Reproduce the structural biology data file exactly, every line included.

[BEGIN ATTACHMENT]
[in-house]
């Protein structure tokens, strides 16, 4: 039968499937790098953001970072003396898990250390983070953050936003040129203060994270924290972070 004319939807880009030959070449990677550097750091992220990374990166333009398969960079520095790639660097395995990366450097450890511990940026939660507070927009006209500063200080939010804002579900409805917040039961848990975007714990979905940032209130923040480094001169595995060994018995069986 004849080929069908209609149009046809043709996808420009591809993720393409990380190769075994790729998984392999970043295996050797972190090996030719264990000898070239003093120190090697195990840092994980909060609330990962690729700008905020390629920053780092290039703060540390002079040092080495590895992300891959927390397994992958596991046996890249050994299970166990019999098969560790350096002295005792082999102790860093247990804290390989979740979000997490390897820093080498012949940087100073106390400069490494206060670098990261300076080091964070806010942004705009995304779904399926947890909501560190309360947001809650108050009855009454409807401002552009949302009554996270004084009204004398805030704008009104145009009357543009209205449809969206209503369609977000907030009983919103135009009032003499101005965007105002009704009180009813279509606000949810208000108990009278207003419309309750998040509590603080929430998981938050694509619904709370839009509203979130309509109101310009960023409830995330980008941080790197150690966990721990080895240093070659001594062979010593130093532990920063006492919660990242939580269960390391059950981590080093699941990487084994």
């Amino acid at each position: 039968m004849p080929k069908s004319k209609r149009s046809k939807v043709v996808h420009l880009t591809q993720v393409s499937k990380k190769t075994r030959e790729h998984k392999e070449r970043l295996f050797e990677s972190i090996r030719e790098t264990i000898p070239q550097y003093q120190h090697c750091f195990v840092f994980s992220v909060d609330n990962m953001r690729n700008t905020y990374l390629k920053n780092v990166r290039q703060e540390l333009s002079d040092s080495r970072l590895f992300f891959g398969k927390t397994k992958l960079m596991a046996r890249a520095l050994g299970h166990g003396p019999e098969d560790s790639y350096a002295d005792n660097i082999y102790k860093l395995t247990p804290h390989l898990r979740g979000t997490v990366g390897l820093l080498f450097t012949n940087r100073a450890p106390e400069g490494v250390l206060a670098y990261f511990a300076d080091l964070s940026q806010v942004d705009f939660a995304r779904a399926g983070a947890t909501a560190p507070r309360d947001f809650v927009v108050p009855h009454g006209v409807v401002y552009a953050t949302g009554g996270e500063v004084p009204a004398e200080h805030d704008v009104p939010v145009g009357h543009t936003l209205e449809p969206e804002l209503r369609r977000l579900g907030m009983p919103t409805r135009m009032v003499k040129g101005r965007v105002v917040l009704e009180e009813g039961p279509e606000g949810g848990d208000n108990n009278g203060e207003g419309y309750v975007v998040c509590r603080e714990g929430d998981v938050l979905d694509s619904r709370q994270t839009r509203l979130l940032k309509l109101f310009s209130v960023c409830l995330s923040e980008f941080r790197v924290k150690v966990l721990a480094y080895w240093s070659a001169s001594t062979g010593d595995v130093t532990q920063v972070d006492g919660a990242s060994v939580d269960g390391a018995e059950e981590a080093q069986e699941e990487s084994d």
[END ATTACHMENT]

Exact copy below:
[in-house]
């Protein structure tokens, strides 16, 4: 039968499937790098953001970072003396898990250390983070953050936003040129203060994270924290972070 004319939807880009030959070449990677550097750091992220990374990166333009398969960079520095790639660097395995990366450097450890511990940026939660507070927009006209500063200080939010804002579900409805917040039961848990975007714990979905940032209130923040480094001169595995060994018995069986 004849080929069908209609149009046809043709996808420009591809993720393409990380190769075994790729998984392999970043295996050797972190090996030719264990000898070239003093120190090697195990840092994980909060609330990962690729700008905020390629920053780092290039703060540390002079040092080495590895992300891959927390397994992958596991046996890249050994299970166990019999098969560790350096002295005792082999102790860093247990804290390989979740979000997490390897820093080498012949940087100073106390400069490494206060670098990261300076080091964070806010942004705009995304779904399926947890909501560190309360947001809650108050009855009454409807401002552009949302009554996270004084009204004398805030704008009104145009009357543009209205449809969206209503369609977000907030009983919103135009009032003499101005965007105002009704009180009813279509606000949810208000108990009278207003419309309750998040509590603080929430998981938050694509619904709370839009509203979130309509109101310009960023409830995330980008941080790197150690966990721990080895240093070659001594062979010593130093532990920063006492919660990242939580269960390391059950981590080093699941990487084994």
């Amino acid at each position: 039968m004849p080929k069908s004319k209609r149009s046809k939807v043709v996808h420009l880009t591809q993720v393409s499937k990380k190769t075994r030959e790729h998984k392999e070449r970043l295996f050797e990677s972190i090996r030719e790098t264990i000898p070239q550097y003093q120190h090697c750091f195990v840092f994980s992220v909060d609330n990962m953001r690729n700008t905020y990374l390629k920053n780092v990166r290039q703060e540390l333009s002079d040092s080495r970072l590895f992300f891959g398969k927390t397994k992958l960079m596991a046996r890249a520095l050994g299970h166990g003396p019999e098969d560790s790639y350096a002295d005792n660097i082999y102790k860093l395995t247990p804290h390989l898990r979740g979000t997490v990366g390897l820093l080498f450097t012949n940087r100073a450890p106390e400069g490494v250390l206060a670098y990261f511990a300076d080091l964070s940026q806010v942004d705009f939660a995304r779904a399926g983070a947890t909501a560190p507070r309360d947001f809650v927009v108050p009855h009454g006209v409807v401002y552009a953050t949302g009554g996270e500063v004084p009204a004398e200080h805030d704008v009104p939010v145009g009357h543009t936003l209205e449809p969206e804002l209503r369609r977000l579900g907030m009983p919103t409805r135009m009032v003499k040129g101005r965007v105002v917040l009704e009180e009813g039961p279509e606000g949810g848990d208000n108990n009278g203060e207003g419309y309750v975007v998040c509590r603080e714990g929430d998981v938050l979905d694509s619904r709370q994270t839009r509203l979130l940032k309509l109101f310009s209130v960023c409830l995330s923040e980008f941080r790197v924290k150690v966990l721990a480094y080895w240093s070659a001169s001594t062979g010593d595995v130093t532990q920063v972070d006492g919660a990242s060994v939580d269960g390391a018995e059950e981590a080093q069986e699941e990487s084994d």